Audac on developing NOBA and the growing importance of software
Following on from the launch of NOBA, Charlotte Ashley caught up with the product manager at Audac, Stijn Vandebosch, to discover what the company is prioritising in the ever-evolving audio world.
PVS’s product manager, Stijn Vandebosch, may be an electronic engineer by trade, but his fascination with all things audio dates far beyond completing his degree in 2008. “Ever since I was young I can remember playing with audio electronic equipment. I had a sound system at home and was always making music with friends, so that gave me an early understanding of the industry and what’s important in my current job,” explains Vandebosch.
Eight years into his current role at Audac, Vandebosch continues to thrive on the fast-paced and varied nature of the pro AV industry, following on from learning the ins and outs of analogue and digital electronics and software at Belgium’s Katholieke Hogeschool Limburg. “This may be my first experience of work, but I really enjoy how diverse it is.” He expands; “It’s my responsibility to bring all of our engineers together when a new idea pops up and explore how we can make it happen.” Vandebosch says to do this productively it is imperative the manufacturer doesn’t limit where it looks for inspiration. “Of course we need to be aware where the market it going, but it’s sometimes important to look outside of the electronics or audio markets for ideas on how we can improve,” says Vandebosch. “For example, the lighting industry can give you some quite brilliant ideas when it comes to design and new techniques.”
In his 8-year tenure at Audac, Vandebosch has already witnessed a lot of changes in the industry and one trend the manufacturer is keen to capitalise on is the increasing importance of speaker design. The manufacturer’s newest offering, the NOBA bass cabinet was debuted at ProLight & Sound in April after more than three years of exhaustive testing and material testing. “What we see in this market is that design is becoming increasingly important – especially in retail environments where they want good performance and everything to match their well thought-out interior. And that’s what we had in mind with NOBA.” Designed to be discreet yet visually appealing, the cabinet is curved in shape and crafted in 4mm thick aluminium, incorporating an 8-in (300W) woofer for the distribution of sound. “We didn’t use wood but special aluminium alloy – getting the mechanic right for such a large shape was very difficult and complicated, especially to make the aluminium parts fit with the plastic bar perfectly. This was the first time we had used aluminium for a bass cabinet, and tried to manufacturer something like this,” says Vandebosch. He says NOBA is a response to what the manufacturer saw as a gap in the market; “It’s for those environments when clients want a loudspeaker which they don’t need to hide anything away, but can just be positioned where they need to be to have the right dispersion in the room.”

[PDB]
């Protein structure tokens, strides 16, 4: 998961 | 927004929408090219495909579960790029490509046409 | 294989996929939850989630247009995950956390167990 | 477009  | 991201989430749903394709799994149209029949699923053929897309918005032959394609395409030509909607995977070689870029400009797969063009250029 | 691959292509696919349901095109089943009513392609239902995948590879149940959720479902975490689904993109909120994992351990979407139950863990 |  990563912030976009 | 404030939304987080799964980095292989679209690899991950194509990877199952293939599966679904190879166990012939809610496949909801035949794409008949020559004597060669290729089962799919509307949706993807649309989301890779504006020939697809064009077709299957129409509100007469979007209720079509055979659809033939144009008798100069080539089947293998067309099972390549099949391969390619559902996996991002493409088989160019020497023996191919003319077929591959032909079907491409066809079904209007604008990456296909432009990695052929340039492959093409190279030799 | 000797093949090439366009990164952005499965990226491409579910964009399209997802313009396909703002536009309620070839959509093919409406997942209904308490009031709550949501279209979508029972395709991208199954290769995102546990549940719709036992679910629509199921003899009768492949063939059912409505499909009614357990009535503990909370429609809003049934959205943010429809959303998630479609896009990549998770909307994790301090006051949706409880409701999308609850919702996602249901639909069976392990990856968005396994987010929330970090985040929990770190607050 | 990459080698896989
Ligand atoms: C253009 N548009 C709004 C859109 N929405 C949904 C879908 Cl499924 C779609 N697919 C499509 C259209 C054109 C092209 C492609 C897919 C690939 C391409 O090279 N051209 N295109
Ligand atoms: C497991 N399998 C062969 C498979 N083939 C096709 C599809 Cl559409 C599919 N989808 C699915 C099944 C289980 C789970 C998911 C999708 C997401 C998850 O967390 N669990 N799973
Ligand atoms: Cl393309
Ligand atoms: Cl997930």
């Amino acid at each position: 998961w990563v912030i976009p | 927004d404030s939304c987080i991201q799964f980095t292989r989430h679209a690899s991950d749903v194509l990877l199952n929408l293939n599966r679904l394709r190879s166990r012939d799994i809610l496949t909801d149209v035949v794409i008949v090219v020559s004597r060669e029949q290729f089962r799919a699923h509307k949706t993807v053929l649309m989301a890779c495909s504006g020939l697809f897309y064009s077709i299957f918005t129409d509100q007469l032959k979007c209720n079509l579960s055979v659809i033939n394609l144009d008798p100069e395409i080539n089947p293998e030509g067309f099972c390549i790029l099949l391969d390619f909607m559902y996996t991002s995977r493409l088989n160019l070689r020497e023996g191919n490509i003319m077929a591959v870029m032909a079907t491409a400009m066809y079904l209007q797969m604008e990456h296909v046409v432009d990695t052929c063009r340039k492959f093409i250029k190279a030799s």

The company now hires around 65 people at its headquarters in Hasselt, Belgium, with new offices on the horizon in the near future. “To follow the market of course we need to continue to train and expand our R&D team,” states Vandebosch. “We have been making matrix systems since the first ones come out, but back then the systems just did some routing and maybe some switching as well. These days the systems are faster and more powerful and DSP-based. The possibilities have changed enormously.”
“The difference will be made by software development rather than hardware development in the future.”
He says the acceleration of software development has had a noticeable impact on the company’s make-up. “Years ago our R&D team was mainly occupied by hardware engineers with some software engineers involved, but these days we see that the team is growing to accommodate more software engineers,” he notes. Quantifying this trend, he pinpoints that now when developing a new product, 30 to 40% of time is spent on hardware development, with 60 to 70% dedicated to software. “The simple reason being that hardware components are becoming more powerful and integrated meaning that developing it becomes a faster process.” Vandebosch says he expects this trend to continue in the future and becoming increasingly important in the AV sphere; “The difference will be made by software development rather than hardware development in the future.”
Vandebosch also sees ease of control as a key factor that will define a company’s success. “What we see is that the big challenge now is the controllability of the system,” he says. “With technologies evolving so fast people just expect to control everything – including their whole system – from their pocket, using a smartphone or a tablet.” This is something Audac is working to tackle with recently introduced applications such as Audac Touch, allowing users to create their own dashboard and UI and control their system with only basic knowledge of automation. “This capability excited for a long time, but it was really only dedicated to expensive, large-scale applications,” says Vandebosch. “What we’re trying to do is also bring this technology to the small and medium-sized market where the installers or even the user can configure the system.”
Looking to the future, Vandebosch says the manufacturer has many more plans to bring to the industry. “We have a wish list of R&D products which we want to develop in the coming five years, and if we want to follow this list, I’m sure we won’t get it all done in that time,” says Vandebosch. “I think we’re going to continue to see systems becoming very scalable with the addition of networked audio products. That’s something we are looking in to, but for the most part in the coming years we will continue in the same direction that has worked well for us and our customers so far.”